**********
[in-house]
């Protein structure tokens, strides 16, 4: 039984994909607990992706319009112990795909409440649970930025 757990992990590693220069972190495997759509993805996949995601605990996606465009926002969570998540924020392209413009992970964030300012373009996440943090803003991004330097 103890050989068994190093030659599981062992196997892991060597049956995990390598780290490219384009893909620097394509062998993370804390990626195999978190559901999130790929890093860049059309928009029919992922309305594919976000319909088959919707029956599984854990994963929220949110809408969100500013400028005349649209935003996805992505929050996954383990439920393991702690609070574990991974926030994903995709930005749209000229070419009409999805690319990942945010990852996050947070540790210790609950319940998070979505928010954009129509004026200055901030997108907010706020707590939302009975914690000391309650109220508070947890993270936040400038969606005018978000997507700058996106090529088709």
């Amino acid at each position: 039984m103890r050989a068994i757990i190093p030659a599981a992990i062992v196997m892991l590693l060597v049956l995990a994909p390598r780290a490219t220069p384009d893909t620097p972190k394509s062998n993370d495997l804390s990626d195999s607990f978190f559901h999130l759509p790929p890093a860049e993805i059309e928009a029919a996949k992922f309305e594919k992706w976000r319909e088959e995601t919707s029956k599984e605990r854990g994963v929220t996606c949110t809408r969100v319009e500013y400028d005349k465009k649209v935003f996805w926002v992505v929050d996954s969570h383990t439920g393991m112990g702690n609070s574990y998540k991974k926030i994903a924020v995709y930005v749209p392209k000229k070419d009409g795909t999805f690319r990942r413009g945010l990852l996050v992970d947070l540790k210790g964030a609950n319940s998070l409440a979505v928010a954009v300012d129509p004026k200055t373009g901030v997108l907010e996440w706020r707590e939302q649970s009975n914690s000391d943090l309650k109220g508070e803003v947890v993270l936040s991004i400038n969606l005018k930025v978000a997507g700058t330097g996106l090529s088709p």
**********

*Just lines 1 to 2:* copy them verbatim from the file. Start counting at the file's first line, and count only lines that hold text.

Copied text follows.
[in-house]
């Protein structure tokens, strides 16, 4: 039984994909607990992706319009112990795909409440649970930025 757990992990590693220069972190495997759509993805996949995601605990996606465009926002969570998540924020392209413009992970964030300012373009996440943090803003991004330097 103890050989068994190093030659599981062992196997892991060597049956995990390598780290490219384009893909620097394509062998993370804390990626195999978190559901999130790929890093860049059309928009029919992922309305594919976000319909088959919707029956599984854990994963929220949110809408969100500013400028005349649209935003996805992505929050996954383990439920393991702690609070574990991974926030994903995709930005749209000229070419009409999805690319990942945010990852996050947070540790210790609950319940998070979505928010954009129509004026200055901030997108907010706020707590939302009975914690000391309650109220508070947890993270936040400038969606005018978000997507700058996106090529088709």